There is a growing interest in the role of IQ in national economic performance. One recent study suggests that it isn't the average IQ that matters but the IQ of the smartest 5% of the population:
For each one-point increase in a country’s average IQ, the per capita GDP was $229 higher. It made an even bigger difference if the smartest 5 percent of the population got smarter; for every additional IQ point in that group, a country’s per capita GDP was $468 higher.IQ - like race - is a sensitive subject, to put it mildly. Even if, as I've noted before, it was we Europeans with our 'middling IQ' that succeeded economically rather than higher IQ Asians. Suggesting that there's rather more to economic success than IQ (see Niall Ferguson's current series on Civilization for the details). Which is good news for 'low IQ' nations. Apart from the persistent problem of measuring IQ we also have the Flynn Effect, i.e.: long run improvements in average national IQ due to a possible combination of diet, education, technology etc.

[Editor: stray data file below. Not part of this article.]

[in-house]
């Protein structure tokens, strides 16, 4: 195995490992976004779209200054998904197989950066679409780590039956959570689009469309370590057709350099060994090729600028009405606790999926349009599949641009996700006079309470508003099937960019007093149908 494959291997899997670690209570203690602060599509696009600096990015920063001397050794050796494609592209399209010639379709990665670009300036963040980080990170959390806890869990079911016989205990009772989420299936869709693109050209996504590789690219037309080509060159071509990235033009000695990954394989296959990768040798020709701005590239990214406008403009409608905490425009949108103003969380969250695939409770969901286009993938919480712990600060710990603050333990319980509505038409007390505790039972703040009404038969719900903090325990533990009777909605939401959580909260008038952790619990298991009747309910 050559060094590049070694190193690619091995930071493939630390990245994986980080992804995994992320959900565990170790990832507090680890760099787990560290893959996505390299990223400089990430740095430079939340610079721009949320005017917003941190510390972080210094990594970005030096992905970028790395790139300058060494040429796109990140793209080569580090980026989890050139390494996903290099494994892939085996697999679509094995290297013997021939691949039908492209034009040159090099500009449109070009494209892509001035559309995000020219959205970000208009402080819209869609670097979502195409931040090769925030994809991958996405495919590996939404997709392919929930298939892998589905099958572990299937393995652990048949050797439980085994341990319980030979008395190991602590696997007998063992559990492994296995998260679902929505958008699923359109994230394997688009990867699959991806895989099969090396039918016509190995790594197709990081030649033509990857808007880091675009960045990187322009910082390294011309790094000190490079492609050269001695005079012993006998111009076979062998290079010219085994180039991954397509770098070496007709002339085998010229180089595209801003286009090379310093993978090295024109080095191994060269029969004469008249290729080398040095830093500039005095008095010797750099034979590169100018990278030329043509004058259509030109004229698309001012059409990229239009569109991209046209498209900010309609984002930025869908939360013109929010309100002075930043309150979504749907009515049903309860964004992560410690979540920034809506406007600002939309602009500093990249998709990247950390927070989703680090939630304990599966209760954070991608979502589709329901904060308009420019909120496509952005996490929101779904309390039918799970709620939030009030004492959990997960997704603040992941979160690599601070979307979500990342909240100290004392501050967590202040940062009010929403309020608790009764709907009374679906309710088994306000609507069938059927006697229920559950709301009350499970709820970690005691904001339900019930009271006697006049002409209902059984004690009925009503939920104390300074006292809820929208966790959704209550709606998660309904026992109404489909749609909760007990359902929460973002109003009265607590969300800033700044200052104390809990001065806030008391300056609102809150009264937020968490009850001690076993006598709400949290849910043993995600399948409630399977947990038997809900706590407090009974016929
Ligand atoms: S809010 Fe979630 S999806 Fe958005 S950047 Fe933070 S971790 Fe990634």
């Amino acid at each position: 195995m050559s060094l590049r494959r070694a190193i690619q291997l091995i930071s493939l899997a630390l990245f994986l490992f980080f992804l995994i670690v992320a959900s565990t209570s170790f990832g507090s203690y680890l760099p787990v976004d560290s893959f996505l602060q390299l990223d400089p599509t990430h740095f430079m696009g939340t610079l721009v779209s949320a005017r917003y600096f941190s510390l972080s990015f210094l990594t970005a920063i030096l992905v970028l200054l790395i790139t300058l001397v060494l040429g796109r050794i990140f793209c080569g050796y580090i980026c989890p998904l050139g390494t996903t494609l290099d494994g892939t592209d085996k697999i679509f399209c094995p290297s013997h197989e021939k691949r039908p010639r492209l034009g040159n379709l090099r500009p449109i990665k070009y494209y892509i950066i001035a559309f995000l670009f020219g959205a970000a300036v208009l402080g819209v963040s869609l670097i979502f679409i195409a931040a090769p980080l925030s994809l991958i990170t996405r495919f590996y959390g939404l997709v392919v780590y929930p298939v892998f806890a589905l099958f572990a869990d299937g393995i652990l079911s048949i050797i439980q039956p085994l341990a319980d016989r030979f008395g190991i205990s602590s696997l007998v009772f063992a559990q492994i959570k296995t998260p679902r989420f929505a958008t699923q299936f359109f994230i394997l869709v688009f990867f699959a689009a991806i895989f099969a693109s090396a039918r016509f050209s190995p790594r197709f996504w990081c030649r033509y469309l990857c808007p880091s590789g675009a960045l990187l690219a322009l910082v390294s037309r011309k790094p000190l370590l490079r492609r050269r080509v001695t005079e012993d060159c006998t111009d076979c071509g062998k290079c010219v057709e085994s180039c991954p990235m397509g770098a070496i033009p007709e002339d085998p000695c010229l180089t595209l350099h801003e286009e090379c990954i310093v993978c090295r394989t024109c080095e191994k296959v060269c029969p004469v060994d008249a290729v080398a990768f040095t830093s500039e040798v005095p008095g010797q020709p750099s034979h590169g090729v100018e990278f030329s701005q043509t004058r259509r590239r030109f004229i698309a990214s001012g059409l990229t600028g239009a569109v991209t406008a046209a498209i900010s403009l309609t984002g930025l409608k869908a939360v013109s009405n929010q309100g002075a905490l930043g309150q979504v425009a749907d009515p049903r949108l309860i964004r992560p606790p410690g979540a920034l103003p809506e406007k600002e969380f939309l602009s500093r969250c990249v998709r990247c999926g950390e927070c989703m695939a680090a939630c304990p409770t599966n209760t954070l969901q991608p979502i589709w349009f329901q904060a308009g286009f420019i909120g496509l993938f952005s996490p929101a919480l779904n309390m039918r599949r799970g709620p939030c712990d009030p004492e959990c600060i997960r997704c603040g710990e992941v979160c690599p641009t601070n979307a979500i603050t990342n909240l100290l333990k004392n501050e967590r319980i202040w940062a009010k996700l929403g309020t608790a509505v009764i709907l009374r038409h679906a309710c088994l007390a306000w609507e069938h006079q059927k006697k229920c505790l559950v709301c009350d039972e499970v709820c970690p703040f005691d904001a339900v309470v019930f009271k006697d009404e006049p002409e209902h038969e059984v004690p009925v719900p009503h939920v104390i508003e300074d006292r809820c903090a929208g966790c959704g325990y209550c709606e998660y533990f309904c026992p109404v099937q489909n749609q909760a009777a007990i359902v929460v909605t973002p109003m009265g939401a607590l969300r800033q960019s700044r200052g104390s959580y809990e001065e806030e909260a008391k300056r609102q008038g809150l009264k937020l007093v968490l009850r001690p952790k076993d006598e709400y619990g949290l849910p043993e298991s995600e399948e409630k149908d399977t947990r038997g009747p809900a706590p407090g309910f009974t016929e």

Even better news: evolution hasn't stopped. I recently read The 10,000 Year Explosion - a truly fascinating book. The authors describe an 'endless dance between biological and cultural change' that continues to this day. That evolutionary force means that Civilization will continue to be an intelligence-enhancing 'drug': one that holds out the promise that all of humanity can eventually enjoy a higher standard of living.
A higher standard of living is something we continue to enjoy here in Ireland, despite our embarrassing lapse into self-pity in recent times. The moral of the story? Don't get mad, get smart.